For those Christians who observe the Liturgical calendar, we are now in the season of Lent, the 40-day period which precedes Easter. The spirit of Lent is one of reflection and self-sacrifice, and you might be familiar with the concept of “giving up something for Lent.” The 40 days are symbolic of the 40 days Jesus spent in the wilderness fasting and praying.
I grew up in the United Methodist Church and, as I remember, we took a middle-of-the- road approach to Lent. We did not go to church on Ash Wednesday and have ashes rubbed on our foreheads. I don’t remember being encouraged in Sunday School to think of something we could give up for Lent.
We did, however, observe the season. I remember several years where a Lenton Devotional Booklet was prepared with daily devotionals written by church members. The whole point, as I understood it, was to take those 40 days leading up to Easter, consider the sacrifice Jesus made when he fasted and prayed, and on the cross, and make that part of our spiritual journey. On Easter Sunday, of course, we celebrated the resurrection and the end of the 40 days.
Whether one ended up giving up something for Lent was a personal decision and I seem to remember a couple of years I did it. Maybe I gave up a certain food. When I craved that food, I was supposed to have thought of Christ and his sacrifice.
My best friend and two-year roommate from college grew up in a non-Liturgical church and as I remember he wasn’t very familiar with Lent at the time. I was able to educate him a bit. One of our other close friends, who was Catholic, always vowed to give up cussing for the season, but with little success. With that, my non-Liturgical friend was not impressed (his reasoning being that, maybe crass language would be a good thing to omit from one’s life on a permanent basis and not save it up until Lent was over).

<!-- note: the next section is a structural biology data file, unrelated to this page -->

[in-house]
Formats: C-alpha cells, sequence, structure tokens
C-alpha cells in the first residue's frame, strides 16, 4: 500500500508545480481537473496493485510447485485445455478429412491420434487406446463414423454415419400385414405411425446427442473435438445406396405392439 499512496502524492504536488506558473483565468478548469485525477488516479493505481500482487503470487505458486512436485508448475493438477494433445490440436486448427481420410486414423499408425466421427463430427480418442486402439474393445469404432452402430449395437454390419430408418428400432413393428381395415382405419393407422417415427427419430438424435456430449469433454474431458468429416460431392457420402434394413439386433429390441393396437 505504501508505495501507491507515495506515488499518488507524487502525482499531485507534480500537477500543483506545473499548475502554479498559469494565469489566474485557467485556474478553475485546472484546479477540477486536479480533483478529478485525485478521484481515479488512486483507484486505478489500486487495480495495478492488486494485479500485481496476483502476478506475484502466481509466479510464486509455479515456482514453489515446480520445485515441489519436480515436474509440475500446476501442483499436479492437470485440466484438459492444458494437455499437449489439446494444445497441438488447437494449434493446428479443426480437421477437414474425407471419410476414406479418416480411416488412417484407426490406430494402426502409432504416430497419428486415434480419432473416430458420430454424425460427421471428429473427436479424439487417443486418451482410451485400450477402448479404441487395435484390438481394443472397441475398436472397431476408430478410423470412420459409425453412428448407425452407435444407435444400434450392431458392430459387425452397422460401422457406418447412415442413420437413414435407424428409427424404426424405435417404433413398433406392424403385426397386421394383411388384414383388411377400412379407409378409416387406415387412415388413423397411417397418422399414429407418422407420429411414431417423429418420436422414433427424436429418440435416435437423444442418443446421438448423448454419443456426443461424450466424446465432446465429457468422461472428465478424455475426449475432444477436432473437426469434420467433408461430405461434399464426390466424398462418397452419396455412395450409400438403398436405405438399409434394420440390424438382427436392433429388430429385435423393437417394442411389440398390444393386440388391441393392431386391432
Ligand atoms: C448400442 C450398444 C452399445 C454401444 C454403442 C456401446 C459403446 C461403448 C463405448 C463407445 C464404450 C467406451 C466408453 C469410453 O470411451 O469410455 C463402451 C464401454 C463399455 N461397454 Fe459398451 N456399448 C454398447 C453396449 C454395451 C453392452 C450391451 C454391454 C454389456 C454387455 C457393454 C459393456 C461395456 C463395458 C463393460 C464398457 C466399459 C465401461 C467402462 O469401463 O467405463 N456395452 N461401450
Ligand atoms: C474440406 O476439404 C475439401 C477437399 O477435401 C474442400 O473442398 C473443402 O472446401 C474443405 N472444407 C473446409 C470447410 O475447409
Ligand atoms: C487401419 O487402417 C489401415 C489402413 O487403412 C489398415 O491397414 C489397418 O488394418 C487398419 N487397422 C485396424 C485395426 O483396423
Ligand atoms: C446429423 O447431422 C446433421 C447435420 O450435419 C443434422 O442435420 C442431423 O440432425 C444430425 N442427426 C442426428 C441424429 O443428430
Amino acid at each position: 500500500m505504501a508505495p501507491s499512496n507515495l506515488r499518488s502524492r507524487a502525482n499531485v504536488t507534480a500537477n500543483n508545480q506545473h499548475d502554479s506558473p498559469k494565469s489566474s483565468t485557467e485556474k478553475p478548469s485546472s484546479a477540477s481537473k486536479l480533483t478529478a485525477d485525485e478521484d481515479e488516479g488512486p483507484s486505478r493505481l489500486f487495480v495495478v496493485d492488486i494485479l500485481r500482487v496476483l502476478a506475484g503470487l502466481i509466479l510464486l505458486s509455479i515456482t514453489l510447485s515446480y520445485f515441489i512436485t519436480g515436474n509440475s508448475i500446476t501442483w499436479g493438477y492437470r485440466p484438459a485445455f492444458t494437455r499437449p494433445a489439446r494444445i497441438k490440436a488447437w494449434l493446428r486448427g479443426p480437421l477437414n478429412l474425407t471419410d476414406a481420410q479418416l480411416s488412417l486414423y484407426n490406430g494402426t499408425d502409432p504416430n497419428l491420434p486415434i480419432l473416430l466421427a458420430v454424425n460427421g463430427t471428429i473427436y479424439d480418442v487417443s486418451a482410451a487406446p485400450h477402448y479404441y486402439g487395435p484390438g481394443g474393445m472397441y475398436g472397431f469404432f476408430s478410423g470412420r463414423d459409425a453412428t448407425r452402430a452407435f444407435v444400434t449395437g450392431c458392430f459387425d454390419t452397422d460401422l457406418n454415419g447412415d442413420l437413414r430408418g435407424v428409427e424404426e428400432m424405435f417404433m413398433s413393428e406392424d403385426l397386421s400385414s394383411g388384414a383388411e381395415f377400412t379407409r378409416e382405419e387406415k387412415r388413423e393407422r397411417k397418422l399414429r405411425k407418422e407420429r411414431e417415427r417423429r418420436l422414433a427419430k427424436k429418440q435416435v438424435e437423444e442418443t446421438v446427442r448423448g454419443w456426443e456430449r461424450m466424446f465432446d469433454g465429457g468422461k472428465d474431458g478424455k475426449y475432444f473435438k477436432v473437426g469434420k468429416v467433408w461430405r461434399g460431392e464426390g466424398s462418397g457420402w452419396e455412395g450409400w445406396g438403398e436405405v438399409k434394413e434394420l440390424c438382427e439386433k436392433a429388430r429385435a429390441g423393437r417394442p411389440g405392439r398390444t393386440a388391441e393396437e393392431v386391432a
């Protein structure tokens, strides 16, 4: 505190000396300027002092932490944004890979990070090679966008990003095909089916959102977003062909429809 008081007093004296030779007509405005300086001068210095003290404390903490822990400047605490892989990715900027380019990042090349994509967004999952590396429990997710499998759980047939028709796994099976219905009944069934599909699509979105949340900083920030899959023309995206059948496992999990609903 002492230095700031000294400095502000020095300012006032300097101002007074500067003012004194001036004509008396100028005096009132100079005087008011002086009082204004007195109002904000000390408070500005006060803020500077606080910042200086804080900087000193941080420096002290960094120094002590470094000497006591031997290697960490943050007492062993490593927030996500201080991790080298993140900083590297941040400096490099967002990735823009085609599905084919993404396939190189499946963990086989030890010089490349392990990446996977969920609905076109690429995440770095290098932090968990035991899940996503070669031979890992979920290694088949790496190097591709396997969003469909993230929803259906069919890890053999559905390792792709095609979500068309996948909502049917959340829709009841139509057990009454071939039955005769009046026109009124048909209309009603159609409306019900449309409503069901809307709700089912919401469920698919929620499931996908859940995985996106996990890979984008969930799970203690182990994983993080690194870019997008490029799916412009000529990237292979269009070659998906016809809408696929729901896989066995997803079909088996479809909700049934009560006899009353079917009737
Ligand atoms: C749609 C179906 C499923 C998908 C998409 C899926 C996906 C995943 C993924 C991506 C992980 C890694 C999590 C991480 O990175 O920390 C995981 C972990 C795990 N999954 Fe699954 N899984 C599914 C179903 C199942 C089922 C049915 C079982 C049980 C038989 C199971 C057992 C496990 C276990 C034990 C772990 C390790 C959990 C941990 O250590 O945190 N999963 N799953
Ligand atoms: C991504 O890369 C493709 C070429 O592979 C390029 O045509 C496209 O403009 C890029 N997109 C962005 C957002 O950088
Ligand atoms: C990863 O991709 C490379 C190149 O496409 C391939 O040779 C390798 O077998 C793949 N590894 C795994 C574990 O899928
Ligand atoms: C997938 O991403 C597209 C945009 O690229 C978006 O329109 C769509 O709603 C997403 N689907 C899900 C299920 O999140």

Ironically, today the formerly non-Liturgical roommate is now part of the Methodist Church and he sends me, via e-mail, Lenten devotionals written by his pastor. He prefaced the first one, from a couple of years ago, with, “You remember Lent, don’t you?”
Indeed I do.
Even though I am now part of a non-denominational church that does not observe the Liturgical calendar (although we “borrow” from it on occasion), I well remember the sacredness of this season of the year and I try to do my own share of inward thinking during the time.
Near my office in Memphis, where I work part of each week, there is a beautiful old Episcopal church where, during Lent, weekday services are held at noon. I try to make it over there a few times and always leave refreshed and renewed, with something good to think about in the midst of a work day.
So, although I agree that my foul-mouthed buddy in college was somewhat missing the point when he tried to clean up his language during the Lenten season, I think the observation of Lent, whether one is “high church,” “low church,” or somewhere in between, is a rich and important tradition of Christianity.
My prayer for you, if you are reading this, is that you will find yourself closer to Him this season as you make your own journey toward the resurrection. I know some of you in the northern climes are extremely tired of snow and cold weather. All I can say is: Lent will soon be over and Easter is coming.